But it’s even more than the British universities’ tradition and better equipment, says Simon. When students reach 18, they want to spread their wings and experience a different culture. It’s the desire to make a change that may sneak into a person’s heart any time in a lifetime. Simon made that change when he was 35 and moved to Romania, but these young people are confident and prepared to make that massive change earlier.
His life in Romania as a teacher and trainer, and now as a company owner, brought him more self-confidence. You understand a country’s cultural language, you know a different way of doing things. “The brain reprograms itself, and the experience makes the brain more flexible. You become cultural bilingual,” Simon says.
When he’s not working, Simon is in the Romanian mountains, hiking. He’s done the Bucegi mountains, a little bit of the Rodnei mountains. He mentions a British writer who said there was an amazing juxtaposition with Romanian mountains between the urban, the touristic and the wild.
“Take a place like Sambata de Jos. You’ve got a monastery, little shops, but within 20 minutes of walking away from that you are in the wilderness, nobody around. It’s like one of those fantasy series. You walk through a door and you are in a different world. There’re very few places in Europe where the transition is that fast and that dramatic.”
The Romanian mountains are so different, Simon goes on. In the Faragas mountains you are constantly alert. There is a deep, dark feeling when you’re walking there, whereas somewhere like Ciucas, it’s very friendly. He says he’s done some great winter hikes there, and then he adds: “I can see myself retiring here. I can see myself doing another 15 years of teaching, not having any desire to leave.”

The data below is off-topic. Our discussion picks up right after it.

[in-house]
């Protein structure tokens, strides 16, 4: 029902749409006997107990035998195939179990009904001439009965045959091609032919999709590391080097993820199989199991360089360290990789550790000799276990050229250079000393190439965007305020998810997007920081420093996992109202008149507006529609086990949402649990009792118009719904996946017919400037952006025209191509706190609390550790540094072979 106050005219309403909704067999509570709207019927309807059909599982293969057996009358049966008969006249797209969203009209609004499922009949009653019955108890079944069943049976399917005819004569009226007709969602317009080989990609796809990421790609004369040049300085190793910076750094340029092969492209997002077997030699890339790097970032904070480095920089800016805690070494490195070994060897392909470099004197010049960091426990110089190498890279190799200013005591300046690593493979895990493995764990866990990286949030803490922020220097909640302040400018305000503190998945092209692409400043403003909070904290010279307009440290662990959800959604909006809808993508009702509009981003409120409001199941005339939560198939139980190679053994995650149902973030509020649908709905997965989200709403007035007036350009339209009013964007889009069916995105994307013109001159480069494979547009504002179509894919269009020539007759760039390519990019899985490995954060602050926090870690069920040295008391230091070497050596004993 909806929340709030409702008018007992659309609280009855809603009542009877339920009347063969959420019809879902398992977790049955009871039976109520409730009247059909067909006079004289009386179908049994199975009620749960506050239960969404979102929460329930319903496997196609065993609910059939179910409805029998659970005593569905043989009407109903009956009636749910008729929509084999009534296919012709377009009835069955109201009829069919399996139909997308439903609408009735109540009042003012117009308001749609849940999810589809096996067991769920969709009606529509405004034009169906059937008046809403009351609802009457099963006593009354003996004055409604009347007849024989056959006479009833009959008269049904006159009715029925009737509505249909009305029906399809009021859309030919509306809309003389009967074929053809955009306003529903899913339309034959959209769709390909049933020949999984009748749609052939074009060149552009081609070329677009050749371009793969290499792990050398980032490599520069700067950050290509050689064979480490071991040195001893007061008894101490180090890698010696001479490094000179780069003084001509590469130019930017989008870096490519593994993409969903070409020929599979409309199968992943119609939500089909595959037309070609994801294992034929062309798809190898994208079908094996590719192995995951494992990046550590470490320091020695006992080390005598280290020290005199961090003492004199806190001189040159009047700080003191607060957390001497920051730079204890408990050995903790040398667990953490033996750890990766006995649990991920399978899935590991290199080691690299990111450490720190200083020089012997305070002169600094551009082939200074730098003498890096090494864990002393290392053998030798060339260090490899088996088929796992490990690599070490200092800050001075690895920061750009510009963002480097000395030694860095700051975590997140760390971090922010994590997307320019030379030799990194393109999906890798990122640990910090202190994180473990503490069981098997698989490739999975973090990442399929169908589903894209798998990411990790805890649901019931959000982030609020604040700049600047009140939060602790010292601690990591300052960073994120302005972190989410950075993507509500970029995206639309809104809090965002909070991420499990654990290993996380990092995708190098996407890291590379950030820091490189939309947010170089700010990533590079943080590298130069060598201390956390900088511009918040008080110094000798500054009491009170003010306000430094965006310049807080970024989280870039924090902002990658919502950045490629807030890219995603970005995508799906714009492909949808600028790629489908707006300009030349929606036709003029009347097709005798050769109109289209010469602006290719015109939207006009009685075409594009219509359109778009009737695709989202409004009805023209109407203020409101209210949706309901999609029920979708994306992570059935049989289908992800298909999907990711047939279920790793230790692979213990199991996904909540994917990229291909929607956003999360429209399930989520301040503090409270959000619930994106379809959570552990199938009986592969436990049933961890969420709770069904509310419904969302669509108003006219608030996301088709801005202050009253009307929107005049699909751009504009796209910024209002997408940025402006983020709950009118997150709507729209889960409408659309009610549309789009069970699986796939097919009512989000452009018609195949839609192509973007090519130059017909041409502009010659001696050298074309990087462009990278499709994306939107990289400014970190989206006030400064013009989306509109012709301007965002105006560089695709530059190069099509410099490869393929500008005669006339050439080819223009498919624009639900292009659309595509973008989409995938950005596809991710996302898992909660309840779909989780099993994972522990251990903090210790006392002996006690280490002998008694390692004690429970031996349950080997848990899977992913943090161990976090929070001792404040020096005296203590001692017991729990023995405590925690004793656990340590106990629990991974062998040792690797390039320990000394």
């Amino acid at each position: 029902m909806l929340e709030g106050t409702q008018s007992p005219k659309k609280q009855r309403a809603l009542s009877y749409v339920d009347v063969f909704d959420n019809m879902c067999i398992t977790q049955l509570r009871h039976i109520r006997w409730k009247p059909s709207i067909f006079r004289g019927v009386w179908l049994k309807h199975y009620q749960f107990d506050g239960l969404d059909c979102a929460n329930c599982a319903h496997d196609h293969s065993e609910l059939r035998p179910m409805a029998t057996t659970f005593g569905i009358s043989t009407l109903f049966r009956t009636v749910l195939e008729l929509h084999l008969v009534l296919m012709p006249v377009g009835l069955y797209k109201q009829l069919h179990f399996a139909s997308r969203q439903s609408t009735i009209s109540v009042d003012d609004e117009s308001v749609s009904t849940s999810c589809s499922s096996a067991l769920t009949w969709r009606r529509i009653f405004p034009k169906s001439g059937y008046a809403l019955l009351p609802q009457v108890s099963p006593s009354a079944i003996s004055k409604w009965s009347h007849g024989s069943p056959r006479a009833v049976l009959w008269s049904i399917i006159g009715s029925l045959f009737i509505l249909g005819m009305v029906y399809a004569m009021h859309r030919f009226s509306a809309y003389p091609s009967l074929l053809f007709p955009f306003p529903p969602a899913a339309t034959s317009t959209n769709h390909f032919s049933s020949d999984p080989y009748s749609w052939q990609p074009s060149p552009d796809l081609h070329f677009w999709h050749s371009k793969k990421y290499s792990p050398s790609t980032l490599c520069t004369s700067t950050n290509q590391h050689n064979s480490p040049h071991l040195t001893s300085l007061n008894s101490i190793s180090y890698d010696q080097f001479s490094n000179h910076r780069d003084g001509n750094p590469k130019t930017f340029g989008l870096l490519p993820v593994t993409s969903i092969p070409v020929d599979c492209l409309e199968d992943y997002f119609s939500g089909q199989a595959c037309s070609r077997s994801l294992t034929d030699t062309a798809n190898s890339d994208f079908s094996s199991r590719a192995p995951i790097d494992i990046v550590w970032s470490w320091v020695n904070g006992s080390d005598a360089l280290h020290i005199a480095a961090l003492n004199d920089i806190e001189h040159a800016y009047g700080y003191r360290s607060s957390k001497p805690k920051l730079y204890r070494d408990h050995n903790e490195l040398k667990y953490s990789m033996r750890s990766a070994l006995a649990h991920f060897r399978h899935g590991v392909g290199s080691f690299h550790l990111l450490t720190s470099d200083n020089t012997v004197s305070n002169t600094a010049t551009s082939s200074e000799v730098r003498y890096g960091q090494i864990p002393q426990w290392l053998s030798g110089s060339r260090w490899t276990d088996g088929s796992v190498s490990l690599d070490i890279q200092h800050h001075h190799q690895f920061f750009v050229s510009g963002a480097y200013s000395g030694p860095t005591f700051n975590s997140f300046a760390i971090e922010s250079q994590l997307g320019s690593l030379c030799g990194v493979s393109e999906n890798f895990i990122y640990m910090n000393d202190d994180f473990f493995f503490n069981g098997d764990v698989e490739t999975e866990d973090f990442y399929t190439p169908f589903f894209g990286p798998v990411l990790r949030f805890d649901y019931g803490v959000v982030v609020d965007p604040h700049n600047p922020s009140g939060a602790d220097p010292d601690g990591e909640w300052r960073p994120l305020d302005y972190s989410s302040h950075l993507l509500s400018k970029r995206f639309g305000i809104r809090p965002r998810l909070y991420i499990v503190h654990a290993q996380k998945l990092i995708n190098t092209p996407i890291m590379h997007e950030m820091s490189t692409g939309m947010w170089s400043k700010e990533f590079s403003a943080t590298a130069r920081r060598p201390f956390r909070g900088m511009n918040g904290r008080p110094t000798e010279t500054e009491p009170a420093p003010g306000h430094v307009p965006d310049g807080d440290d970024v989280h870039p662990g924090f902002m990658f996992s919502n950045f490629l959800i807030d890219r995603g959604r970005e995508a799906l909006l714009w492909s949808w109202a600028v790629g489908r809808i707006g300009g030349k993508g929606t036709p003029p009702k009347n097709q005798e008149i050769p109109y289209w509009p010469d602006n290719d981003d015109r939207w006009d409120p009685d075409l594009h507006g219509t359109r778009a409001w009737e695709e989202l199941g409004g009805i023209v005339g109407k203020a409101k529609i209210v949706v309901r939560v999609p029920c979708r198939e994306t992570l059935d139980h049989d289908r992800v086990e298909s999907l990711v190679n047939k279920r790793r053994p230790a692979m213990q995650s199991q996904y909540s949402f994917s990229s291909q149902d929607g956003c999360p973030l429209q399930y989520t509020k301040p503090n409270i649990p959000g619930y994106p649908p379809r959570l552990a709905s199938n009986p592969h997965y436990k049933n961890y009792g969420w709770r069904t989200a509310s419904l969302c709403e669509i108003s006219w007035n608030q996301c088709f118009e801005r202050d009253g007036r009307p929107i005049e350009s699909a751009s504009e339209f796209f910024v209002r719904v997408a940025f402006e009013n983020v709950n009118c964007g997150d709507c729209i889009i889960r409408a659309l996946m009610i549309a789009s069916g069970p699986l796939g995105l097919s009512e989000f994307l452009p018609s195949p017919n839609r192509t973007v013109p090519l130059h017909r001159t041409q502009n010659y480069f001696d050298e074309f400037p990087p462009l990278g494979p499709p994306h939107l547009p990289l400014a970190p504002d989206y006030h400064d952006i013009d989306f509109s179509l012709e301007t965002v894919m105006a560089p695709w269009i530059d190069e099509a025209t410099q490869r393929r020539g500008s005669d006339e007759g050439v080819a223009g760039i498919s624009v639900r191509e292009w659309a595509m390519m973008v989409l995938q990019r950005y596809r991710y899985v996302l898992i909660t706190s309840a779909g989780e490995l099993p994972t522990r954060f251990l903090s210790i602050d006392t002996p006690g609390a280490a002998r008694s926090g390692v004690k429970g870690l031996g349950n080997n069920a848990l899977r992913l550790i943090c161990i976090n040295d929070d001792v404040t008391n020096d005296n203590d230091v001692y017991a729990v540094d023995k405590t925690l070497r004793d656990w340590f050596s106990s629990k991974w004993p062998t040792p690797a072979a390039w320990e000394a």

“I would say I’m immigrant, rather than expat,” Simon says. For him, the word immigrant indicates that he’s here to stay, whereas expat means something temporary. “I know a lot of people who would present themselves as immigrants. We have chosen to actively immigrate to your country and stay and to become part of your country. I identify with Romania, I am choosing to live here. I want this to be my country, if your country accepts me.”
Unlike many Romanians and even foreigners, Simon likes Bucharest. He has a soft spot for the capital, he says laughing. He has heard many people saying, ‘Oh..poor you, you live in Bucharest’, but Simon thinks Bucharest is big enough to find your own Bucharest. It’s also a big enough city not to stand out and to find a group of like-minded people. He likes the parks and the old buildings.
Simon has a meeting, so we end our interview. Days later, he posts pictures from the mountains on his social media account. He went hitchhiking again. “I’ve got a lifetime of mountains left to hike in your country,” he said laughing during the interview.
By Diana Mesesan, [email protected], features writer
(photos by Diana Mesesan)